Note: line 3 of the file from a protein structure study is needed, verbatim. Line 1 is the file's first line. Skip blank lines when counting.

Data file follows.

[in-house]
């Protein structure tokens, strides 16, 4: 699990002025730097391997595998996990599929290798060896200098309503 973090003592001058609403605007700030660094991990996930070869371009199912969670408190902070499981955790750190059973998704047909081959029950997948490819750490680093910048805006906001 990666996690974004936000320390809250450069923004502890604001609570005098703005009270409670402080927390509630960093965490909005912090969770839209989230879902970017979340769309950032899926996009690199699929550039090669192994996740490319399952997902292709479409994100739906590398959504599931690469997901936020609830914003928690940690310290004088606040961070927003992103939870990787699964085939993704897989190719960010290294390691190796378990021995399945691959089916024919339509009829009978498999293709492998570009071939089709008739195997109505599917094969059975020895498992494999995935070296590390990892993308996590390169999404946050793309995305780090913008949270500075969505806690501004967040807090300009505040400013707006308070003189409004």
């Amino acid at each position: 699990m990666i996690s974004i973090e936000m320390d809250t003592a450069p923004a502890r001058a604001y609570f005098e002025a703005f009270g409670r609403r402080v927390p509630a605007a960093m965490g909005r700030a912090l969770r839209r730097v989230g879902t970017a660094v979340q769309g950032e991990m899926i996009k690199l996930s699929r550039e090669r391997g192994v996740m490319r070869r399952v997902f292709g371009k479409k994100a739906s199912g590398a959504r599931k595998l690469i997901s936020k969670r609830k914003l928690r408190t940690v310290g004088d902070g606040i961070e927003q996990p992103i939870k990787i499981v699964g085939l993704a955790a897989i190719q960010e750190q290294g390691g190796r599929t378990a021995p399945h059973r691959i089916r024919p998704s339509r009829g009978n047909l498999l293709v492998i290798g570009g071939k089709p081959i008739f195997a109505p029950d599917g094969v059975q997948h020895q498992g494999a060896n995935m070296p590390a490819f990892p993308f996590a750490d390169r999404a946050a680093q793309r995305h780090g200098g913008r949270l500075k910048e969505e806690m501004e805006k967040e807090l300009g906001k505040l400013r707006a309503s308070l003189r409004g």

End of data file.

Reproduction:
């Amino acid at each position: 699990m990666i996690s974004i973090e936000m320390d809250t003592a450069p923004a502890r001058a604001y609570f005098e002025a703005f009270g409670r609403r402080v927390p509630a605007a960093m965490g909005r700030a912090l969770r839209r730097v989230g879902t970017a660094v979340q769309g950032e991990m899926i996009k690199l996930s699929r550039e090669r391997g192994v996740m490319r070869r399952v997902f292709g371009k479409k994100a739906s199912g590398a959504r599931k595998l690469i997901s936020k969670r609830k914003l928690r408190t940690v310290g004088d902070g606040i961070e927003q996990p992103i939870k990787i499981v699964g085939l993704a955790a897989i190719q960010e750190q290294g390691g190796r599929t378990a021995p399945h059973r691959i089916r024919p998704s339509r009829g009978n047909l498999l293709v492998i290798g570009g071939k089709p081959i008739f195997a109505p029950d599917g094969v059975q997948h020895q498992g494999a060896n995935m070296p590390a490819f990892p993308f996590a750490d390169r999404a946050a680093q793309r995305h780090g200098g913008r949270l500075k910048e969505e806690m501004e805006k967040e807090l300009g906001k505040l400013r707006a309503s308070l003189r409004g």